The amount of computing power dedicated to Bitcoin mining surged to a record.
The amount of computing power dedicated to Bitcoin mining surged to a record as more companies made use of the energy and data center space freed up after the upgrade of the Ethereum network, likely further compressing profit margins.
Mining difficulty, a measure of Bitcoin miners’ computing power for the blockchain, has jumped by 13.6% in the two-weeks ended Monday. That was also the largest bi-weekly adjustment since last May. The increase is in part thanks to the decline of Ether mining, analysts said.
Known as the Merge, Ethereum’s technical upgrade has replaced as many as one million powerful computers with Ether holders to validate transaction data encrypted by the network and reduce its carbon footprint by 99%. Ether miners have to unplug their rigs as they no longer get token rewards after the Merge, leaving extra space in data centers to host Bitcoin mining machines and more electricity to power the rigs.
“Rack space for Bitcoin miners was limited, freeing up the space paves the way for machines previously unplugged to get plugged in,” said Ethan Vera, chief operations officer at crypto-mining firm Luxor Technologies, which has provided services to both Ether and Bitcoin mining companies. Vera estimated around 4% of the current computing power for Bitcoin mining has been flowing from Ether mining to Bitcoin miners in the past two weeks.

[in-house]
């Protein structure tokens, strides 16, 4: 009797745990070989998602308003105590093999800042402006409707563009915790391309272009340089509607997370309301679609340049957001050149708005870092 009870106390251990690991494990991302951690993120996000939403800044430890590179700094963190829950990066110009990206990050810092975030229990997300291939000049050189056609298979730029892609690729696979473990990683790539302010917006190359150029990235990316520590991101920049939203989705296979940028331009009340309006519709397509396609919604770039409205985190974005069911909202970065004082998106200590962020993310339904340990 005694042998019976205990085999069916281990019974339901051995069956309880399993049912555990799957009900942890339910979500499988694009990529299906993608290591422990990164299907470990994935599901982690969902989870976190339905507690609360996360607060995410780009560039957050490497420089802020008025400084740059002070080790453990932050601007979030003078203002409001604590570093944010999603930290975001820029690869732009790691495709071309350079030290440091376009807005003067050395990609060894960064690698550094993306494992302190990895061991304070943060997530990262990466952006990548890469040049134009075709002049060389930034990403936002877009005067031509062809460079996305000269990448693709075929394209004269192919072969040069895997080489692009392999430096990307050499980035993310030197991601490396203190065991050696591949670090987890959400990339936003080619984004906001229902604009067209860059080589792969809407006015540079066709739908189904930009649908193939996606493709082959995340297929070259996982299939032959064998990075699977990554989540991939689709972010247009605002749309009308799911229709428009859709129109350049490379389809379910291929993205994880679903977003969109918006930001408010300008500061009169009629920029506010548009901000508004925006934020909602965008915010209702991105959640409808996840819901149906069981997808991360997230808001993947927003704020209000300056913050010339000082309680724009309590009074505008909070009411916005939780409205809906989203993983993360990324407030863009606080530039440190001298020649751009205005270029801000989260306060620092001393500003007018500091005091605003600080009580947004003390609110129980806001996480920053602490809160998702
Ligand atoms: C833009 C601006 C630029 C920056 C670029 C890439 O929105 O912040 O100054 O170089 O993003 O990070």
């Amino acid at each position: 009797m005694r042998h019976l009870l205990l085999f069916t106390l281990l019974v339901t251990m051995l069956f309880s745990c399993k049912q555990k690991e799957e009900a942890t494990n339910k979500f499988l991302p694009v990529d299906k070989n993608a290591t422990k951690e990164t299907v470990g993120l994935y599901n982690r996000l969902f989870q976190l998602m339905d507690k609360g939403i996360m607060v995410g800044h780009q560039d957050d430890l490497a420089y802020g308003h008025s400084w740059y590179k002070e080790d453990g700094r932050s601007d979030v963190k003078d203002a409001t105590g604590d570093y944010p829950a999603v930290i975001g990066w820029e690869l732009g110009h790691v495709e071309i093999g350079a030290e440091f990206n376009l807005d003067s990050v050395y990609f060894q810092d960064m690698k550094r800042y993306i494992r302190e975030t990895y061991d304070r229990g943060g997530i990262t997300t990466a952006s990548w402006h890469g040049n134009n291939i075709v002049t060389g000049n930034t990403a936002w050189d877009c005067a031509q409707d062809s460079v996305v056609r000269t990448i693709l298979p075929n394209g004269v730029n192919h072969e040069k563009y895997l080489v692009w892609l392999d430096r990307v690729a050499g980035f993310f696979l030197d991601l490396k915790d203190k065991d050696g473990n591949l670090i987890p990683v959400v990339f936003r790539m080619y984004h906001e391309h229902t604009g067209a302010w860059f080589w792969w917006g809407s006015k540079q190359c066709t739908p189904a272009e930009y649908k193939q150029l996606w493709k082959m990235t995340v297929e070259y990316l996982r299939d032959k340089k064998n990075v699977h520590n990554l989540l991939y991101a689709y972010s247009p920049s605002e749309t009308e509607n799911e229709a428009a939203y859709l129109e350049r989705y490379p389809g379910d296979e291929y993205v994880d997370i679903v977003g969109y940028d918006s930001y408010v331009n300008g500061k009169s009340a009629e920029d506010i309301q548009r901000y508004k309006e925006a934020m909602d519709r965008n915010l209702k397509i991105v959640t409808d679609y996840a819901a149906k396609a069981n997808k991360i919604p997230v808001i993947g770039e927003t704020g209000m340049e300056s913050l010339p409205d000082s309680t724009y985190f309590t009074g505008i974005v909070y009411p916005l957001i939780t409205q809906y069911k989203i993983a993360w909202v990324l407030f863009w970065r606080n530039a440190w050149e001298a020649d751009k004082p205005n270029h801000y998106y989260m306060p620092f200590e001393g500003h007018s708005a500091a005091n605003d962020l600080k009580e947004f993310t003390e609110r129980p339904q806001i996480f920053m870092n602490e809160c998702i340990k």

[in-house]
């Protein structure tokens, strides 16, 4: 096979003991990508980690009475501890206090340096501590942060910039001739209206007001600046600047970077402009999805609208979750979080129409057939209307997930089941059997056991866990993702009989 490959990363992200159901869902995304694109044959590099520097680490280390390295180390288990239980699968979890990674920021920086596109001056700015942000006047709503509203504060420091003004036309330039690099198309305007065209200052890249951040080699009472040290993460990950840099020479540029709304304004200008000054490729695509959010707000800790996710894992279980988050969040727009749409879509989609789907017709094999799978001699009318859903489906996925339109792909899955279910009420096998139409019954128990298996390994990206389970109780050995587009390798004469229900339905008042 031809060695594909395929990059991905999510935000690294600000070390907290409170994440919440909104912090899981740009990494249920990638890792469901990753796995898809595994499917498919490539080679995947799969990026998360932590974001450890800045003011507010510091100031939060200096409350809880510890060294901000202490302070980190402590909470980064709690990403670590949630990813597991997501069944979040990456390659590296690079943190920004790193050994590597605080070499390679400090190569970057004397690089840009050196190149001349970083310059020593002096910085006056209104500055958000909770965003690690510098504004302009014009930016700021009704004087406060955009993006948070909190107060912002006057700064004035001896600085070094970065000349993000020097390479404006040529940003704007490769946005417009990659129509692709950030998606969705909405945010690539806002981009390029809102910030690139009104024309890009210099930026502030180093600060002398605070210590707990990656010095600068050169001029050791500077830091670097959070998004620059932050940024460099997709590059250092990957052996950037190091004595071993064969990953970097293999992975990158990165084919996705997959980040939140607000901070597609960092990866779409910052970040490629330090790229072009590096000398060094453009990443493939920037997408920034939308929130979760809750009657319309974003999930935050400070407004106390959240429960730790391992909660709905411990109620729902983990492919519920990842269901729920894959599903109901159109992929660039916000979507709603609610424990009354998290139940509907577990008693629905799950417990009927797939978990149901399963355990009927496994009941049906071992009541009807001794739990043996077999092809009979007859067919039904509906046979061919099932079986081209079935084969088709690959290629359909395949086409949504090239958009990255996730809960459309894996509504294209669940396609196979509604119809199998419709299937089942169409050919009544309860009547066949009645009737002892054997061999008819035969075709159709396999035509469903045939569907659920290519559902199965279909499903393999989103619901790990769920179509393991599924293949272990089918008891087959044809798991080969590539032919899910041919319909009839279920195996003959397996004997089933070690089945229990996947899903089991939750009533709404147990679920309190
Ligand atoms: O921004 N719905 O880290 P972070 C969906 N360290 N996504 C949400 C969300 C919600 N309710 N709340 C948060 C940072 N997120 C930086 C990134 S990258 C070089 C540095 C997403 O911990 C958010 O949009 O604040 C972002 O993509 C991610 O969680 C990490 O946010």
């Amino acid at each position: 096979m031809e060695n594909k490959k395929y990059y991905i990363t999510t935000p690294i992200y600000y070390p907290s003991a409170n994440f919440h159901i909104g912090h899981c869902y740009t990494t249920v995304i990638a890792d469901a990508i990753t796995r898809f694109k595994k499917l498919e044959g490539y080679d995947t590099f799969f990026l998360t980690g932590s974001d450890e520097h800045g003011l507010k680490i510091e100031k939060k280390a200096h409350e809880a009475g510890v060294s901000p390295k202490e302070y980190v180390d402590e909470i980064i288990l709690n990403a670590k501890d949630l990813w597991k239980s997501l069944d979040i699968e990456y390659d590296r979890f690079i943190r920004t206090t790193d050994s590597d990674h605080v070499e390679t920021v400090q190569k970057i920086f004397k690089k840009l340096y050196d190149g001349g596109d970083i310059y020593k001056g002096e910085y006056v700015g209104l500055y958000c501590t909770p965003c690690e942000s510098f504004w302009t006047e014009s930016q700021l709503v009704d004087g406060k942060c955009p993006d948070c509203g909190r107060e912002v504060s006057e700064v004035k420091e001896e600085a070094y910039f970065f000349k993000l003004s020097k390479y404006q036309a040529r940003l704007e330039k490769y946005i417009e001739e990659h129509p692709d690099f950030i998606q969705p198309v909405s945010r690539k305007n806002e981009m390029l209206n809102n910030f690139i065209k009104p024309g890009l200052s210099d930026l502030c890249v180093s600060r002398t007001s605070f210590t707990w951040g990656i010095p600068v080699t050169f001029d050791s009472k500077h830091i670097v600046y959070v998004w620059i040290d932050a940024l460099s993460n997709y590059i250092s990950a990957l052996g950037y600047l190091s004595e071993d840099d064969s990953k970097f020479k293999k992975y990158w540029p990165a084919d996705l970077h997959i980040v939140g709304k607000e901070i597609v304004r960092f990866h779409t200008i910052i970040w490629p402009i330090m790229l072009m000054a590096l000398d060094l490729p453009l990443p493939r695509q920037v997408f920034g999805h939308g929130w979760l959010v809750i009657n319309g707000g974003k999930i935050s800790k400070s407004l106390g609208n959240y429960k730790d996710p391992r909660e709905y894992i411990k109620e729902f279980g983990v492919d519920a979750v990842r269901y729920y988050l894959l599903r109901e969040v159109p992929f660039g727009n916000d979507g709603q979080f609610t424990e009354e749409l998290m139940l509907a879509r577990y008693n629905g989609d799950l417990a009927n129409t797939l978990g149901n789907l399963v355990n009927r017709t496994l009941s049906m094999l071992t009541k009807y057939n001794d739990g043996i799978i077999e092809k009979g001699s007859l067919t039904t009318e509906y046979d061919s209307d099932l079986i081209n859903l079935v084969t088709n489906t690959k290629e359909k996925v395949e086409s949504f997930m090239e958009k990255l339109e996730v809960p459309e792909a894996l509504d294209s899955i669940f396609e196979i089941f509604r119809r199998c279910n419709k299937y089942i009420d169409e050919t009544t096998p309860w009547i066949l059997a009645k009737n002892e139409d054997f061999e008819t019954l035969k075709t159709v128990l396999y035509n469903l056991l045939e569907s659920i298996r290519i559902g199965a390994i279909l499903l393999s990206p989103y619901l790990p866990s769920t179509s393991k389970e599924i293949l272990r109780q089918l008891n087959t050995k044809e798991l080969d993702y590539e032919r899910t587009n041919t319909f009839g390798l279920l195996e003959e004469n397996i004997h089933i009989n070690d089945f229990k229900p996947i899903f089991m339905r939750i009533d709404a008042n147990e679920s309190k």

A higher level of computing power will lower mining revenue for Bitcoin miners who are already battered by low Bitcoin prices and soaring energy costs. The more mining power there is, the less Bitcoin each miner will receive as the network only gives a limited amount of the token reward after successfully processing a certain amount of data.
Ether mining consumed about half of the energy used for Bitcoin mining before the Merge. While small miners run graphic cards at home, industrial scale crypto miners operate tens of thousands of the cards in their facilities.
“What’s critically important for Bitcoin mining is access to cheap electricity,” said Matthew Kimmell, digital asset analyst at crypto asset manager CoinShares. “If those Ethereum operations were built with cheap power sources in mine, then I think well-capitalized Bitcoin miners could have seen that as an expansion opportunity to buy those assets and deploy machines.”
More resources from Ether miners are only one of the reasons for Bitcoin mining power’s surge.
There have been fewer power curtailment from major miners as they head into the cooler months in the US and Europe, said Joe Burnett, head analyst at Blockware Solutions. While electricity cost has fallen month over month, it could rise again as people turn on their heaters in the winter, Vera said.
While Bitcoin miners are able to tap into Ether miners’ data center space and energy infrastructure, they can’t use graphic cards. Instead, they operate specialized computers with a unique algorithm to mine Bitcoin.